All of that made me feel great and really reconnected me with the community, but I still had to figure out what I really wanted to do from a career perspective.  That’s where LinkedIn came in.  I have always seemed to get between 5-12 linked in requests per week from recruiters and always ignored them.  I decided that it was time to hear what some of them had to say.  So I responded to 5 of them.  Almost instantly I got a call from a woman named Debbie Strevens from Workbridge Associates who claimed to have connections to every person in a power position in the Greater New England area and would find me the exact right for for me.  I chuckled a little bit internally after the call thinking, “Wow, she has some pitch but there is no way she can be for real.”  Turns out, she was. 

A few months prior I had gotten some great advice from Christian Buckley of Axceler, whom I have come to respect and value as a friend and community contributor (and hopefully soon to be SharePoint MVP), which was “Sit down and write my own job description.  Before you look for a new career opportunity, know what you want.”

I gave my job description to Debbie and in just under two weeks I had numerous competitive offers.  After much soul searching and long discussions with my wife I accepted an offer from Sentri, Inc. to be their new SharePoint Practice Director.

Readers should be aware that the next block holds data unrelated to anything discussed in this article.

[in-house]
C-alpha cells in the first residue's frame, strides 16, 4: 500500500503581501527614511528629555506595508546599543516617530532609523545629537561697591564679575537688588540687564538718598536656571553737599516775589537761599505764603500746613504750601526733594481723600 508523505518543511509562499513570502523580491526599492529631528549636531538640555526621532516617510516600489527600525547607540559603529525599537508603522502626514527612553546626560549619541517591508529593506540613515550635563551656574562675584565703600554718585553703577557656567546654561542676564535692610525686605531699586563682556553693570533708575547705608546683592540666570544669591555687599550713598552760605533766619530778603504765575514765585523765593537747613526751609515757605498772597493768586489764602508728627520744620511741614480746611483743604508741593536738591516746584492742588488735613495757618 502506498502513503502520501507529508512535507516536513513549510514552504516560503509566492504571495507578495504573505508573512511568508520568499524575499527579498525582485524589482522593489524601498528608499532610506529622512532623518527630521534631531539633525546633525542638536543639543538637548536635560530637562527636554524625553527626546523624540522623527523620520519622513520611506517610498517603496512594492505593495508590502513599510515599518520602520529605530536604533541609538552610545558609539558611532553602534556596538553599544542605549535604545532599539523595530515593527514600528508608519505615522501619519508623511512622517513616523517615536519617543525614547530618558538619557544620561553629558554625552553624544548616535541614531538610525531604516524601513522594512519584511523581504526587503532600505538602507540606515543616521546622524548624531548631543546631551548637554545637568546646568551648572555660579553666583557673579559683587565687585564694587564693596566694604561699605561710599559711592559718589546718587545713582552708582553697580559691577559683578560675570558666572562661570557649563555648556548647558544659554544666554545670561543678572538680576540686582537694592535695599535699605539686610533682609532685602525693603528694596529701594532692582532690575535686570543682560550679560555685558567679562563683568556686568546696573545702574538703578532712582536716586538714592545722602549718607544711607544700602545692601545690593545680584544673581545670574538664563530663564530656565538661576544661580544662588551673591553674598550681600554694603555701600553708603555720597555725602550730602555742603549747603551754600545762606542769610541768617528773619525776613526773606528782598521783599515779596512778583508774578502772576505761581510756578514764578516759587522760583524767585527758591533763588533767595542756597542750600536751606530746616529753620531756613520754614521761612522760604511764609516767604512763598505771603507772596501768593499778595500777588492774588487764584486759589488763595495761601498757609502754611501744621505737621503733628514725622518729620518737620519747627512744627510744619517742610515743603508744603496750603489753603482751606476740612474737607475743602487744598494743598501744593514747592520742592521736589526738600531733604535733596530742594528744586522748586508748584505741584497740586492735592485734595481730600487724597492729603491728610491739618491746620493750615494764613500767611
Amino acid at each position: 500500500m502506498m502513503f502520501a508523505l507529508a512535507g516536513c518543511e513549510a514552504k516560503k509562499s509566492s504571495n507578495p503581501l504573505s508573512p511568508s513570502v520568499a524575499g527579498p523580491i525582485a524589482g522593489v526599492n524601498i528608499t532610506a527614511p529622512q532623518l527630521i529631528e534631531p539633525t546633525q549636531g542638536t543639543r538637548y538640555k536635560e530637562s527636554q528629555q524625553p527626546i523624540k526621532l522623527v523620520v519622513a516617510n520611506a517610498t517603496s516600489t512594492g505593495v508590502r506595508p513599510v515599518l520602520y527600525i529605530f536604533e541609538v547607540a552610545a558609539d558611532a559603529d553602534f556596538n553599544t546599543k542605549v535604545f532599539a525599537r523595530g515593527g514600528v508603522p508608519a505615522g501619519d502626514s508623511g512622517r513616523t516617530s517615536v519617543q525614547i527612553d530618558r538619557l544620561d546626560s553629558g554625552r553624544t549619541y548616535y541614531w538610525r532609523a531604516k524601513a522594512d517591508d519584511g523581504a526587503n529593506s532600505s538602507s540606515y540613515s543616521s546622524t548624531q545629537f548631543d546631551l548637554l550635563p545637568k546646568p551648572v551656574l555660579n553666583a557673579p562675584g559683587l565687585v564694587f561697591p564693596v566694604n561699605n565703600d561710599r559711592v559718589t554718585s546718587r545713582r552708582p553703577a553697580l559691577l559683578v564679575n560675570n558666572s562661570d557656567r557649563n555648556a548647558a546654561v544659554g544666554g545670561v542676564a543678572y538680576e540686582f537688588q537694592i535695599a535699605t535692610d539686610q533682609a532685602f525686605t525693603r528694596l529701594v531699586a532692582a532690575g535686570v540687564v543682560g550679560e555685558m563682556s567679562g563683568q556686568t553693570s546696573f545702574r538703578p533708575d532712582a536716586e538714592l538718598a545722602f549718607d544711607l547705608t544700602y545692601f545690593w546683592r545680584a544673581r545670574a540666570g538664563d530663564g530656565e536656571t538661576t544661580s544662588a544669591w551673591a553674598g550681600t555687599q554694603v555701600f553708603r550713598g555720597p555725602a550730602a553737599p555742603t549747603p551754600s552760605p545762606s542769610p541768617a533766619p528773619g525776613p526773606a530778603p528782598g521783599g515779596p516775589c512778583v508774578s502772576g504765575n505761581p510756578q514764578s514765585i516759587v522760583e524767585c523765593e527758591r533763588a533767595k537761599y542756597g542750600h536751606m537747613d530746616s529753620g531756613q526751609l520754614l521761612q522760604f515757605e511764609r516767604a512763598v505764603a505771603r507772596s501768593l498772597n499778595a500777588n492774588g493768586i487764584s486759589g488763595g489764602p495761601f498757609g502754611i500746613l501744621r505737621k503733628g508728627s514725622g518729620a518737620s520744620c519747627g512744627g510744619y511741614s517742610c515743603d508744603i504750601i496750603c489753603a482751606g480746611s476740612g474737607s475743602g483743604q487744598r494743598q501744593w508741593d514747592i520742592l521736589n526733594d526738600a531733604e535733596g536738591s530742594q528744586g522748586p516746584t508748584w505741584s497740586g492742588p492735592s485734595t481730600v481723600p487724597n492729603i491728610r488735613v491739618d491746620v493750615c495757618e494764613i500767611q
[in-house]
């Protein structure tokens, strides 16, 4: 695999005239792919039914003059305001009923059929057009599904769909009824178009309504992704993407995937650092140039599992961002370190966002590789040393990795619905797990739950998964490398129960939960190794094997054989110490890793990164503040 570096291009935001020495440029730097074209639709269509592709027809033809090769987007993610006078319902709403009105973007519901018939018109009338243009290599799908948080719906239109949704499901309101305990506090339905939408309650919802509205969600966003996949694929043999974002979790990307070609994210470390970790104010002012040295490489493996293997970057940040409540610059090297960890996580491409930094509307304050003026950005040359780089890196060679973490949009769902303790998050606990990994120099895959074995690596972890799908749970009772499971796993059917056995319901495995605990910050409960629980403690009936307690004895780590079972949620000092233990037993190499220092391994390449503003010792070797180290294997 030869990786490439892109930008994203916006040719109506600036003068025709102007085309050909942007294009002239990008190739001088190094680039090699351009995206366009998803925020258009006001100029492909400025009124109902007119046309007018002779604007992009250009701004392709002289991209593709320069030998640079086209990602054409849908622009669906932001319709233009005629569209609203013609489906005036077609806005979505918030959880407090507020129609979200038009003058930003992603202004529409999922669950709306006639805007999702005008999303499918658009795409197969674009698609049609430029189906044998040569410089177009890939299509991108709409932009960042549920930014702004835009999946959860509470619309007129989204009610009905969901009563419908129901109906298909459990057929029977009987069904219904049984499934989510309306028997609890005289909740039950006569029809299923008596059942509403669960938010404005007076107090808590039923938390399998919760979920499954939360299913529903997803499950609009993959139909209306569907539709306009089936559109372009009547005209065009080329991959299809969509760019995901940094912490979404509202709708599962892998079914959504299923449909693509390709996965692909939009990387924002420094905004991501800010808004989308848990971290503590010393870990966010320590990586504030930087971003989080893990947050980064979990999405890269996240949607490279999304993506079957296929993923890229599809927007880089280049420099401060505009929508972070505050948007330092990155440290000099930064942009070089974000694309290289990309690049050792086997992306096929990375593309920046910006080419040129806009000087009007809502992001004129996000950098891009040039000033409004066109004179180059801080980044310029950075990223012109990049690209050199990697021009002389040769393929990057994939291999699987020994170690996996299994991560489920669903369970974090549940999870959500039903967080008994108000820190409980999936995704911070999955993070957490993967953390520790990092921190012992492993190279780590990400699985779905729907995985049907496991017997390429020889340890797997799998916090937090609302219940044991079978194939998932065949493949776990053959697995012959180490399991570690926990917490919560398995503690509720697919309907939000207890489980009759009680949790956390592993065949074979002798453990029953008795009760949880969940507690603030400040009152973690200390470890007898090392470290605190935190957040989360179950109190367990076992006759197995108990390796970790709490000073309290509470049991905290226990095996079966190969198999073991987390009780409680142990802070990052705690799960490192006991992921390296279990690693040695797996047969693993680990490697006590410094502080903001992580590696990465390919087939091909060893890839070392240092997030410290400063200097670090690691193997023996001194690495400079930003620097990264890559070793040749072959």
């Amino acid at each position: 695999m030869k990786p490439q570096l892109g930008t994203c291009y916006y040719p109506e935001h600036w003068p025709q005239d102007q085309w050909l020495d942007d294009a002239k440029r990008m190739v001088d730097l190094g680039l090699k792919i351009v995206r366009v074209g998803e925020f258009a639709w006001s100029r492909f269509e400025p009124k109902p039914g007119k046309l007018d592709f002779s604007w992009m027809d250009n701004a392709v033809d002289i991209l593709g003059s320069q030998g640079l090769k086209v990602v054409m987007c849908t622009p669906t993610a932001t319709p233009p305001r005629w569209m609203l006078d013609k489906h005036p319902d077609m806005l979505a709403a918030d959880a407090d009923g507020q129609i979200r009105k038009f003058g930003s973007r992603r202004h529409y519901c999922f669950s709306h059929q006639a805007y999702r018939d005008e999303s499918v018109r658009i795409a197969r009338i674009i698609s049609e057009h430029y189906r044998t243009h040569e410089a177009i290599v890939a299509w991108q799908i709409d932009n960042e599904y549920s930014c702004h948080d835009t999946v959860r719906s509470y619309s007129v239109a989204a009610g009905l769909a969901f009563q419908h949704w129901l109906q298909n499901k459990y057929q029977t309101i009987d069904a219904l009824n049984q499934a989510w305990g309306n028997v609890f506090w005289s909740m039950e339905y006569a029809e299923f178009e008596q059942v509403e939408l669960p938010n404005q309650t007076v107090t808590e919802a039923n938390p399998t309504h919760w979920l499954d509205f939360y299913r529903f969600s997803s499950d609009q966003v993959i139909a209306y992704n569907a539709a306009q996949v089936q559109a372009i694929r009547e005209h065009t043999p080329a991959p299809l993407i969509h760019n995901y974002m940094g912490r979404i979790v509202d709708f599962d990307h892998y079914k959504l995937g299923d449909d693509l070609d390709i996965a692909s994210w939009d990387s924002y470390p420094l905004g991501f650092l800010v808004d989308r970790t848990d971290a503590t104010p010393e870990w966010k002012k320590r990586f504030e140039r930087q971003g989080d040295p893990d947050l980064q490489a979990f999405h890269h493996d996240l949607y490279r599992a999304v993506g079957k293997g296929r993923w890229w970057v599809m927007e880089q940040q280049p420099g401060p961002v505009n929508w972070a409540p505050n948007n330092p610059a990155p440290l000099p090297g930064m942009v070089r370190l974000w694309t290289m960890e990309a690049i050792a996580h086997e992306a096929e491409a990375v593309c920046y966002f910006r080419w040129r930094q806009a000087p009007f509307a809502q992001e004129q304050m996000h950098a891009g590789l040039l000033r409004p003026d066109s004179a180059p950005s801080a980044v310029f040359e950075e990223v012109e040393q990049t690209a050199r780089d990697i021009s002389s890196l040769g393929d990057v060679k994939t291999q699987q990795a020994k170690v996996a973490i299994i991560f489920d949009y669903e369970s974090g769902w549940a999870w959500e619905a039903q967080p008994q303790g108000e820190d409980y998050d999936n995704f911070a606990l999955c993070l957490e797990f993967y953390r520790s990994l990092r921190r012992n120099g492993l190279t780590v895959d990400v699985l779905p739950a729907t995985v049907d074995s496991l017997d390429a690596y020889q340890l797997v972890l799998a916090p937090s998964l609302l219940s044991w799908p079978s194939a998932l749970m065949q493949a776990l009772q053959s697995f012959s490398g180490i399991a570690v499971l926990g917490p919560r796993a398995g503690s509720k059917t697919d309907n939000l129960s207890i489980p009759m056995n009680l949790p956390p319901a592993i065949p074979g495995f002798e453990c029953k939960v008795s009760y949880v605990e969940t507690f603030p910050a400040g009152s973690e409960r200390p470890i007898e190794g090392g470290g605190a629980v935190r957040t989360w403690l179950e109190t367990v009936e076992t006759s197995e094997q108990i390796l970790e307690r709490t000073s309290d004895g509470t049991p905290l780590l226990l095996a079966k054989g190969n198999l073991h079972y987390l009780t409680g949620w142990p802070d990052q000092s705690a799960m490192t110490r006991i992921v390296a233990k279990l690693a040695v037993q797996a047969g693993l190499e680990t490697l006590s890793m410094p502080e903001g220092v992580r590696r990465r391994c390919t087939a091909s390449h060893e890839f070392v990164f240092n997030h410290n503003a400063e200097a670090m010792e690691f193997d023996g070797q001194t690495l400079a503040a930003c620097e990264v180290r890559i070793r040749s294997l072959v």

While it was hard leaving what I had put my blood, sweat and tears into at my previous employer, I have been warmly embraced by Sentri and am truly excited to be working with a dynamic organization that is whole heartedly committed to Microsoft technology.  Sentri’s president, Philip Green, is famous for saying “At Sentri we put all our eggs in one basket, Microsoft Software.  Fortunately, this is one very, very safe basket.  We are Microsoft Technology Experts.”  It’s a pretty compelling statement to someone who has dedicated their career to Microsoft Technologies.

Sentri has embraced and is fostering my commitment to the SharePoint community, encouraging my blogging (which will be cross posted on the Sentri site soon), speaking, and activities with the User Groups and SharePoint Saturdays.

I am excited to be on a new career path that will allow and encourage me to follow my passion.  Expect more regular & diverse content in the weeks and months to come.